stopped supplying components or their reasons for doing so.
The Federal Industry Agency's (Rosprom) press service told Interfax that Avtovaz
stopped supplying engines for Chevrolet Niva cars because GM and Avtovaz could
not agree on their price. Boris Aleshin, head of Rosprom, is on the Avtovaz
board. "Production will resume once the price has been agreed," the
press service said.
The GM-Avtovaz board decided at a recent meeting to resume car production on
February 21st. "General Motors, Avtovaz, and the European Bank for
Reconstruction and Development (EBRD) reached an agreement to resume production
at the plant on February 21st," the company said in a statement. General
Motors and Avtovaz each own 41.6 per cent of the joint venture's common shares,
and the EBRD has 16.8 per cent of preferred shares.
Avtovaz is not planning to review the format of its cooperation with General
Motors in the context of the joint venture this year, a source in the company's
management told Interfax.
The source said that during the joint venture's board meeting, the parties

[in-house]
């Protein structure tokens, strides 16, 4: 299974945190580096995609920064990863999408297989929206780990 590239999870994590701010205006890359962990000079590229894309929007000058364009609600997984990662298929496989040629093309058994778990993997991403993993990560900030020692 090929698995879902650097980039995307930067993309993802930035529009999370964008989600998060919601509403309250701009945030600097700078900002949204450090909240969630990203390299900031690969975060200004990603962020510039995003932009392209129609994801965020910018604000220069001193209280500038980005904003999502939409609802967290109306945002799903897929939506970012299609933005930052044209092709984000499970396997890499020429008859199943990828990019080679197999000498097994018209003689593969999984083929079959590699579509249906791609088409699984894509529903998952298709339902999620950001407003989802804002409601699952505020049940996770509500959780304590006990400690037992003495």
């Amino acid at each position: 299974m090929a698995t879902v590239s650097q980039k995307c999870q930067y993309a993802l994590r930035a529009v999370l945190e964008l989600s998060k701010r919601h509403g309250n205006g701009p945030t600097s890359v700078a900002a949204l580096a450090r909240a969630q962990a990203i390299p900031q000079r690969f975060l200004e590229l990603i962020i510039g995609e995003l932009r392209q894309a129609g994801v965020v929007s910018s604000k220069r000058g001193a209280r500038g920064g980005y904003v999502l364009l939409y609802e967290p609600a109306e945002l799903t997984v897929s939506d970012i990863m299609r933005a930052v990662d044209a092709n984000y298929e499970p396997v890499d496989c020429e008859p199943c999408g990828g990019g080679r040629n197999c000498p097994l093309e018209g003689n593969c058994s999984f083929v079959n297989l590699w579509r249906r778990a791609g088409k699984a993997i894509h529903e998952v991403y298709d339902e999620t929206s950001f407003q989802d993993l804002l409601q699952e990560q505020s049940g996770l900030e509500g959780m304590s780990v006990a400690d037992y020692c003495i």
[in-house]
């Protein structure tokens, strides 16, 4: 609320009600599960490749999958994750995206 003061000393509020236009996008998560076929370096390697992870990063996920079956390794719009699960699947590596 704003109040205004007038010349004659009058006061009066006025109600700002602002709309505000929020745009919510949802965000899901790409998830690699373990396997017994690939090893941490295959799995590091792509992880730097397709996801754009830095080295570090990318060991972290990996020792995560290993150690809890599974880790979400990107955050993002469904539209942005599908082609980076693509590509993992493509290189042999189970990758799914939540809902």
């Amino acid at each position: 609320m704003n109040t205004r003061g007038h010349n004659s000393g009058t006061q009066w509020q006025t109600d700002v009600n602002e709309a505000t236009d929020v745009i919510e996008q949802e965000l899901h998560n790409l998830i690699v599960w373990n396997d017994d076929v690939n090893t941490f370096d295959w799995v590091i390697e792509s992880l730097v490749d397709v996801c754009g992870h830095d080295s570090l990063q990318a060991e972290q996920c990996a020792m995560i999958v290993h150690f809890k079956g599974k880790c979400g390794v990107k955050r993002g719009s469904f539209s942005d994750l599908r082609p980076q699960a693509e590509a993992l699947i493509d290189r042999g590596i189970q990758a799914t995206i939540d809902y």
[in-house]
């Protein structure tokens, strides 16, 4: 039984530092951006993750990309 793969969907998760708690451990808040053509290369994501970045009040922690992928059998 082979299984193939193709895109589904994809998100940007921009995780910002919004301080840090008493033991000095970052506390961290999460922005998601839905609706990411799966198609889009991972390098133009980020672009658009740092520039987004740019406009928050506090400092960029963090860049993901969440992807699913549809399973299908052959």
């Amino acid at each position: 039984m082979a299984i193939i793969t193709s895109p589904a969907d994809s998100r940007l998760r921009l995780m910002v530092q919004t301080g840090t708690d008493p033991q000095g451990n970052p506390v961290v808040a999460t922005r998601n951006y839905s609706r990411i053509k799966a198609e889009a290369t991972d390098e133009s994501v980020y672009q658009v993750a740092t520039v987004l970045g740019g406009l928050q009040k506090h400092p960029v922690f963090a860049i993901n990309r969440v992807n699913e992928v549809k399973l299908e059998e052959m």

agreed to raise prices for the components which Avtovaz supplies to the joint
venture. The source did not say how much the components would now cost and
whether this would affect prices for the Chevrolet Niva and Chevrolet Viva cars
that the joint venture produces. But "for the year to come, all (other)
parameters of cooperation will be unchanged," the source said.
Avtovaz is not, for example, planning to buy GM out of the venture, the source
said. Rosprom's press service, too, has told Interfax that Avtovaz is not
thinking of buying GM out.
Igor Yesipovsky, the new director general at Avtovaz, said at the beginning of
February that the car plant's management intended during February to decide on a